EU court top lawyer sides with rapper Valtònyc over his extradition request
Advocate general says Spain cannot use a criminal code that was only enforced after singer's alleged offences took place in his European arrest warrant
The European Court of Justice's advocate general has given his support to Mallorcan rapper Valtònyc over his extradition request.
On Tuesday morning, Luxembourg's top lawyer presented his conclusions on the case, pointing out that Spain cannot use a criminal code that was only enforced after singer's alleged offenses took place in his European arrest warrant.
Through Spain's 2012 criminal code, Valtònyc was convicted to three and a half years in prison for slander, defaming the crown, and glorifying terrorism in some of his lyrics.
Although his judicial process began in 2012, when he went into exile in 2018, Spain issued an extradition request against him using the 2015 update of the criminal code, which has a tougher stance on terrorism crimes.
Ghent court to have final say
Luxembourg judges' ruling will have an impact on the case, but it is a regional Belgian court that is in charge of Valtònyc's extradition case.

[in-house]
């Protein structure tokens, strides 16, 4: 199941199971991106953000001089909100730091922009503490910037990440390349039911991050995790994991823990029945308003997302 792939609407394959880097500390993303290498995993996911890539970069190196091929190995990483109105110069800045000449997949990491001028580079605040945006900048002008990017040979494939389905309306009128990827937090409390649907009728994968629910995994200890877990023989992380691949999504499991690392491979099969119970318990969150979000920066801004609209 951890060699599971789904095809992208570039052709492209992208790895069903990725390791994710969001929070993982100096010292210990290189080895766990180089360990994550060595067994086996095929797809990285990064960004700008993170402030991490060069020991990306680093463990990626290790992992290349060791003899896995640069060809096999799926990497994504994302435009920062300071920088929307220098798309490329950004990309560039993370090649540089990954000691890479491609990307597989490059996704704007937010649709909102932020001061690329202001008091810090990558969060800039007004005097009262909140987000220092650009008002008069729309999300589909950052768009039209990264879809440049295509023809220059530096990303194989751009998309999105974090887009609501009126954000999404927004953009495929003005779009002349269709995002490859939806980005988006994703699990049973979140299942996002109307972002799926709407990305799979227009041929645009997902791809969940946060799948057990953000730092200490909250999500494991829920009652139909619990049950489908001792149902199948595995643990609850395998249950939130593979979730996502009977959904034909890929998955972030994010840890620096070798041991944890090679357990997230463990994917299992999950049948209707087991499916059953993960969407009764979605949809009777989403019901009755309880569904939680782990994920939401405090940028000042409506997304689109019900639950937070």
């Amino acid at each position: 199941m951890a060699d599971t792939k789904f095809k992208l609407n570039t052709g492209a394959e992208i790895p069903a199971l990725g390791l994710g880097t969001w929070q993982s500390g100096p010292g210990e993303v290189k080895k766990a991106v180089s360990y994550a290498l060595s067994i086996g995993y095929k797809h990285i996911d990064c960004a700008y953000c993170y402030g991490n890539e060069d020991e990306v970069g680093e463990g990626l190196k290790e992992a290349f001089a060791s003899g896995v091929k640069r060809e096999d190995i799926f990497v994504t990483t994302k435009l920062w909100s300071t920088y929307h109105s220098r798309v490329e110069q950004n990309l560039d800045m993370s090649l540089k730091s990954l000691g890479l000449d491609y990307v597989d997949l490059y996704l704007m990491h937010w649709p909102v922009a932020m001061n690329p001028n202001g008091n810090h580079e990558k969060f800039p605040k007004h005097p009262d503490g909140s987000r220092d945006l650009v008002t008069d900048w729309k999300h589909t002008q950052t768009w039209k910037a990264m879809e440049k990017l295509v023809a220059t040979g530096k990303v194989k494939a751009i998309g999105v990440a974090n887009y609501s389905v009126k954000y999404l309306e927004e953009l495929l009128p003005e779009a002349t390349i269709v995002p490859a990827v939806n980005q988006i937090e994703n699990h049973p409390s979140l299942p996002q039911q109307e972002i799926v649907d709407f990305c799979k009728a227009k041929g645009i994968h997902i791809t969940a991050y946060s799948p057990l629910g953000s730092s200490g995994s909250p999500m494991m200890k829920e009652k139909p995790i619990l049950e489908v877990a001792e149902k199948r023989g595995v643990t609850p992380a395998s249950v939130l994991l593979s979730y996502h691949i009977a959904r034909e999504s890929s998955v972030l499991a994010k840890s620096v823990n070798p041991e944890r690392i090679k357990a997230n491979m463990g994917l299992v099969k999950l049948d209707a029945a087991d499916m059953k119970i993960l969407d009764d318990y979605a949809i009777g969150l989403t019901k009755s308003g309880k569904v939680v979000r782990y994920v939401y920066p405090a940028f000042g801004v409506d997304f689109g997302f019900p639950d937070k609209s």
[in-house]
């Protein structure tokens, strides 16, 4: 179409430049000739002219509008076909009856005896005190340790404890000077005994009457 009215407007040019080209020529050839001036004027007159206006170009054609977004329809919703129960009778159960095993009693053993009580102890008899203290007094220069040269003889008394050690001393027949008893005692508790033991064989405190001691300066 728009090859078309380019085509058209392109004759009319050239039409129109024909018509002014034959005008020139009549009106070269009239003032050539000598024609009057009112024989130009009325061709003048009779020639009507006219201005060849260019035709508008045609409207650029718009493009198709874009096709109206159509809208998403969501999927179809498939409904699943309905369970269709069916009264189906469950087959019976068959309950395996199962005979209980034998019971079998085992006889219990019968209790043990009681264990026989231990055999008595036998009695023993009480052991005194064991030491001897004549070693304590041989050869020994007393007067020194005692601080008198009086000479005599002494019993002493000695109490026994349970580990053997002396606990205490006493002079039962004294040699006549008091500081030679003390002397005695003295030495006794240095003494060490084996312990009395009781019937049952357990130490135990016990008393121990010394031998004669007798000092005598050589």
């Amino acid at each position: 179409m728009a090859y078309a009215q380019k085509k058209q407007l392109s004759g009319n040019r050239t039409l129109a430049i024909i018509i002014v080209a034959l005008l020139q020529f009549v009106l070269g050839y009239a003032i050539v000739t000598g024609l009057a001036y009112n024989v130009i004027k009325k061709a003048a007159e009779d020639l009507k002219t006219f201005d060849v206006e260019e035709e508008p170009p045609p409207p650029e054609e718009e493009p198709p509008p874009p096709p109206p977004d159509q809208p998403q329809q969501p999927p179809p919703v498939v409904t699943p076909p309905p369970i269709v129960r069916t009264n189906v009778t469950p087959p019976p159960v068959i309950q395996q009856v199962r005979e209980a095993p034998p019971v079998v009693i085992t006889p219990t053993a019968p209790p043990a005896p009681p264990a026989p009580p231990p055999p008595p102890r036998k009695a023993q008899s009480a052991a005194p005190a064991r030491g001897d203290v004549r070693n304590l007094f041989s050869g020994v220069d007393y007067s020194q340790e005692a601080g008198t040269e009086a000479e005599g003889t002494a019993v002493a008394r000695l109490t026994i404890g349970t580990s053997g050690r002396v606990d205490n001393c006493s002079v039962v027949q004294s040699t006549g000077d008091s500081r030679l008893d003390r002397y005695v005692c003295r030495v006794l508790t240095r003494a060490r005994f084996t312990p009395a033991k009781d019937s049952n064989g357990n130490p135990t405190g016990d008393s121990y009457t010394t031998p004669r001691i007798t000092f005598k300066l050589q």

The Ghent judges originally rejected Spain's extradition request on September 17, 2018, arguing that it is a freedom of speech case, but the Belgian prosecutor appealed the ruling, which led the court to ask the ECJ for advice.
In the September 2019 hearing in Luxembourg, the European Commission agreed with Valtònyc's lawyers that the arrest warrant for the singer issued by Spain was unlawful, which after the hearing led the musician to say he was "optimistic" that his extradition will be refused.
The Ghent court's decision on the appeal could still be taken to another court. Valtònyc's extradition case in Belgium has been ongoing for the past year and a half.
Valtònyc welcomes top EU lawyer's opinion
The Mallorcan rapper has welcomed the European Court of Justice's advocate general's opinion that Spain should not invoke the 2015 reformed criminal code to justify his extradition as the events in question date back to 2012.
According to Valtònyc, "When Spain plays away from home it cannot do what it wants and interpret law however it finds convenient."
While recognizing that the lawyer's opinion is not binding, he seemed confident that the Ghent judge in charge of reviewing his case would disregard the extradition order if the advocate general's views are heeded, as happens 80% of the time.
The musician also commented on the European Court of Human Rights' recent decision to dismiss his case. Despite speculation that he would perhaps try to appeal his case in Spain again before presenting the Strasbourg court with a second appeal, Valtònyc stated that this channel had been "exhausted."